The COVID-19 pandemic generated uncanny circumstances being experienced worldwide, after all the tragic consequences of wars in the 20th century. The everyday environment is far from the common social-economic order. People of all classes are trying to cope with physical restraint, spiritual loneliness, global uncertainty, and anxiety about the future.
The Post-Truth regime we’ve been witnessing for over a decade, combined with the pandemic, has further complicated our realisation, perception, awareness and knowledge. Political and economic activity is being structured according to a new impasse.
What does this naked and absolute truth we experience mean for the future? This is the most asked question today in the global arts and culture scene: the most omnipresent and operational human action versus economics and politics.
Post-truth is understood as the modification of the meaning of truth, a system which aims to capture political and economic power. The current concerns about global economy, politics and culture that are under the unavoidable hegemony of post-truth, are forcing us to re-think the relevance of truth – which is the main concept and goal of contemporary art – and the relevance of today’s Relational Aesthetics productions.
Artists, art critics, academicians and experts working in this field are facing a new challenge to communicate with the pandemic-stricken public through contemporary art. The main setback in this field is the difference in political- social-economic orders, despite the growing controlling power of capitalism.
The truth is that there are countries and regions which respect democracy, justice, human rights etc., and there are countries that are far removed from these indisputable values. To my regret, I speak from a country [Turkey] with a damaged democracy that embraces post-truth. As Jürgen Habermas put it: “A ‘post-truth democracy’ […] would no longer be a democracy.” *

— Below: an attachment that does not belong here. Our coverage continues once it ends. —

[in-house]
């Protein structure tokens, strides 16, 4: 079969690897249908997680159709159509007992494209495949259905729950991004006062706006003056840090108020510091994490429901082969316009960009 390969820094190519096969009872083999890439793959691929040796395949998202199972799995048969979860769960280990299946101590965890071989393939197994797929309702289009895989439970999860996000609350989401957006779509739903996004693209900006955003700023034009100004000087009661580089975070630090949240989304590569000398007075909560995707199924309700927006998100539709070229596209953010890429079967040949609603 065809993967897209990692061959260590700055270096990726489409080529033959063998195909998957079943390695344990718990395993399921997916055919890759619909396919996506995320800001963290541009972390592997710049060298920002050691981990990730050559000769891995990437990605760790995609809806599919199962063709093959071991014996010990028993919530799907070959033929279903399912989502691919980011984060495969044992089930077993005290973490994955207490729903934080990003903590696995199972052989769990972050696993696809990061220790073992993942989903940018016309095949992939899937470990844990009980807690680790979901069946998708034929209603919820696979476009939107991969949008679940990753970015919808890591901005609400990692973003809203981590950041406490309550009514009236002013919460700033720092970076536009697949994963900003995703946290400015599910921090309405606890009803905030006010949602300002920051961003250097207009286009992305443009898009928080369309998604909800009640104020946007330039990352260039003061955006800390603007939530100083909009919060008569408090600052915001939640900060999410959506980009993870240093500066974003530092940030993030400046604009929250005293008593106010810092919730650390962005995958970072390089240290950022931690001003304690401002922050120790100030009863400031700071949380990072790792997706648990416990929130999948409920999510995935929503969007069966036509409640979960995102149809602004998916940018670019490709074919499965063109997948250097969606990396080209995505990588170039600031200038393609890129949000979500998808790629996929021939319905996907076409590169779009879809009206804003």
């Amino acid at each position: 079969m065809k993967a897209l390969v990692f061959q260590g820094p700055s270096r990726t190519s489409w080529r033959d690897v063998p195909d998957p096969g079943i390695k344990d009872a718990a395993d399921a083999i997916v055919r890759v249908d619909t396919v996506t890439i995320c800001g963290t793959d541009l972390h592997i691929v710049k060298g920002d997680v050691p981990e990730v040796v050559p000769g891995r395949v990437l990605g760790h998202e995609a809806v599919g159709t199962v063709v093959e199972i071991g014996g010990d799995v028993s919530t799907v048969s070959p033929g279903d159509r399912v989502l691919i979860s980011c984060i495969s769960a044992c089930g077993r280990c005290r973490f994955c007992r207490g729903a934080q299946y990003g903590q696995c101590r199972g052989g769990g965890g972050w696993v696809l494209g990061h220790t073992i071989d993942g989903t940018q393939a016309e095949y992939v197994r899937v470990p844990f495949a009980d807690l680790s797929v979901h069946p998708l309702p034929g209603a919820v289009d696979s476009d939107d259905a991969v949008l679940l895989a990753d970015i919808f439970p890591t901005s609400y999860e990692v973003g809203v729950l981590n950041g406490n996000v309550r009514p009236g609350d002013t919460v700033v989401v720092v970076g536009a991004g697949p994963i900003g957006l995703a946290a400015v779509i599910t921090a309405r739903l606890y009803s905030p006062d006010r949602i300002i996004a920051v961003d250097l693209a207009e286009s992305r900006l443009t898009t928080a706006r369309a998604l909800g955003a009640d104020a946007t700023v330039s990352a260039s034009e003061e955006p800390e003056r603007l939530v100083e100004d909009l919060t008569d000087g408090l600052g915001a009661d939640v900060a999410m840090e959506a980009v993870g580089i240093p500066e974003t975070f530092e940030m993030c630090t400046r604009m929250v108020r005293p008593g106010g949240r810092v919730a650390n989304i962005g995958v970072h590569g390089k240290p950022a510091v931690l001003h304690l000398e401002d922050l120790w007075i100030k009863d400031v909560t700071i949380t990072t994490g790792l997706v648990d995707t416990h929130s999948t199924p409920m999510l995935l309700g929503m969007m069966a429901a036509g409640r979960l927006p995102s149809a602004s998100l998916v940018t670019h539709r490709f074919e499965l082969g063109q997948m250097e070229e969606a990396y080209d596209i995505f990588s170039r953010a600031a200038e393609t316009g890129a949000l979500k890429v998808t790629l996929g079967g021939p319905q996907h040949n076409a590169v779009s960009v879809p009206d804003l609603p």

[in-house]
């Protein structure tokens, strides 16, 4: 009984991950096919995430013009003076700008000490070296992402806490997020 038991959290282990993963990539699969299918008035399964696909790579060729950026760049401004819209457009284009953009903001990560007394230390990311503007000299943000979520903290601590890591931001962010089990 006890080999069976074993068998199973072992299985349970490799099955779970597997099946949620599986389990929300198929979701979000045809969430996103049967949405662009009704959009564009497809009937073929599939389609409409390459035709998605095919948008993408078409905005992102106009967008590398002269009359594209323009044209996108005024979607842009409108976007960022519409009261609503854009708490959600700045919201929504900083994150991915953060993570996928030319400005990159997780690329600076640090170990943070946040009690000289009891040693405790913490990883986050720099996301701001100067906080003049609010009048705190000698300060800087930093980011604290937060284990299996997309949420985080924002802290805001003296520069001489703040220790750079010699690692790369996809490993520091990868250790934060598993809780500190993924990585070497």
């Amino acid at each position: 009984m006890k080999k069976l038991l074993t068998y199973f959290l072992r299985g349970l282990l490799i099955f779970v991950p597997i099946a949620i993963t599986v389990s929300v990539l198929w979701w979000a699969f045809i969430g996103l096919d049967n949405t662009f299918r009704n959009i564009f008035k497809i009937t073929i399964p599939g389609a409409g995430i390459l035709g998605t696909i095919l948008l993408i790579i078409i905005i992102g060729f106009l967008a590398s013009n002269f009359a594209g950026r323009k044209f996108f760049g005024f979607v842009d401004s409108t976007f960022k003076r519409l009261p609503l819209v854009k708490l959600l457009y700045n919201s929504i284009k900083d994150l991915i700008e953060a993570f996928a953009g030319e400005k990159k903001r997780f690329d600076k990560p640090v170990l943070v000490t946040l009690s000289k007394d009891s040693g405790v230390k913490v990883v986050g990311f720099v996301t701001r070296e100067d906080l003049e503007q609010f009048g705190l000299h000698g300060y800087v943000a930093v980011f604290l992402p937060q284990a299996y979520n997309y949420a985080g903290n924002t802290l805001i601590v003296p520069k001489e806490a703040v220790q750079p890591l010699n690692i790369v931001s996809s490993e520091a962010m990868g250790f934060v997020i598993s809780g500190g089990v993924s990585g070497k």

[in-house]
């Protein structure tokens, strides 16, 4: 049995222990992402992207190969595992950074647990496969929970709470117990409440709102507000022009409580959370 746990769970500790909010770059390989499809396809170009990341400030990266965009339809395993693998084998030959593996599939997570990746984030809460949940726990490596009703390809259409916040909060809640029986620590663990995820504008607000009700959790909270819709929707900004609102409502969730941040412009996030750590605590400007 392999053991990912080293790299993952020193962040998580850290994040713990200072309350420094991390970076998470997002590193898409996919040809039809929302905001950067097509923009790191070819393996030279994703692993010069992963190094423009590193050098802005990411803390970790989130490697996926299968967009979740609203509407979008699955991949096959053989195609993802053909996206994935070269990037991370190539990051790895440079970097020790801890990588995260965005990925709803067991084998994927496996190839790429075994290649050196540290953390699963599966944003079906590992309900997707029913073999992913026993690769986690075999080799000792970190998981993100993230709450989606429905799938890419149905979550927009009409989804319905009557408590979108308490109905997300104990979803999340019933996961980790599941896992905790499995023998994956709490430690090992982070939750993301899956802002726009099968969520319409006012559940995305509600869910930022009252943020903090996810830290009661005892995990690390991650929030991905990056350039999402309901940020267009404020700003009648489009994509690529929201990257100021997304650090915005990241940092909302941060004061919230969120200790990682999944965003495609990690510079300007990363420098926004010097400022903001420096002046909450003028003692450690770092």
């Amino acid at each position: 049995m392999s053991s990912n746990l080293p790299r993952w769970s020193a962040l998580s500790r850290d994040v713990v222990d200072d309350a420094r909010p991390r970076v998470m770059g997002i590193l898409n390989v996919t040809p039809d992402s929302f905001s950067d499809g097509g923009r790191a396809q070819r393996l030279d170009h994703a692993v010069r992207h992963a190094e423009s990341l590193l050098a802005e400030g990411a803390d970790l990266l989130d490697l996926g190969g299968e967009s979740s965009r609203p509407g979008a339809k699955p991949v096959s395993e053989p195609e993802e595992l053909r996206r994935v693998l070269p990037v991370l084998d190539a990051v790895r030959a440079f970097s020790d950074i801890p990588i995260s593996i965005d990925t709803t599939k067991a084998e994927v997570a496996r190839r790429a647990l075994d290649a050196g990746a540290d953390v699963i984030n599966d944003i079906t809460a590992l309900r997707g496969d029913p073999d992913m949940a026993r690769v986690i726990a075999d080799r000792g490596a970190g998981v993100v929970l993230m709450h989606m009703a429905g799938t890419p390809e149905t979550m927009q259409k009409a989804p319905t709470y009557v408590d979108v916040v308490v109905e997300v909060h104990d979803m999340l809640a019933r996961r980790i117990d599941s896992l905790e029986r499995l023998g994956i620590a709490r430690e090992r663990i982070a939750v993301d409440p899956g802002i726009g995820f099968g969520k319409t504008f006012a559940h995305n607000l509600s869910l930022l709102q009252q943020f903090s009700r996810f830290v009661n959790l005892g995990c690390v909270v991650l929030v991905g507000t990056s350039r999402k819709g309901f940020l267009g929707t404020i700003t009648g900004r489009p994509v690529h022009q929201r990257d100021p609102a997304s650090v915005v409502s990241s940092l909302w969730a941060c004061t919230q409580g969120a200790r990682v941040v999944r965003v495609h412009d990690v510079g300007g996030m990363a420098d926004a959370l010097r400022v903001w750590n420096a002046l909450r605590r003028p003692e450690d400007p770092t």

In non-democratic systems, there are a series of adverse issues that relate to the relevance of contemporary art and culture productions, as well as activities of artists towards their audiences. Mass media collaborates with ruling powers which offer limited democracy, all the while convincing people that they actually live in a democracy. The culture and art industry, with its populist, financially dependent systems and inevitable PR backing, promises an almost selfless service to the society of the spectacle, which simply produces illusions. Skeptical or dissident artists are confronted with this ongoing complexity.
In 2016, in Berlin, during my participation in ‘Soul for Europe’, I had the opportunity to justify the ongoing power of contemporary art and culture production in countries with limited democracy. I claimed that contemporary artists, art experts, artistic and cultural activities in Turkey (and in similar countries in the region), private institutions or individual initiatives, are effective in fulfilling cultural aims and intentions, such as:
- a clear and unbiased vision towards democratic transformation
- freedom of expression and communication
- respect for pluralism, human and gender rights
- responsibility on ecological problems
- development of public awareness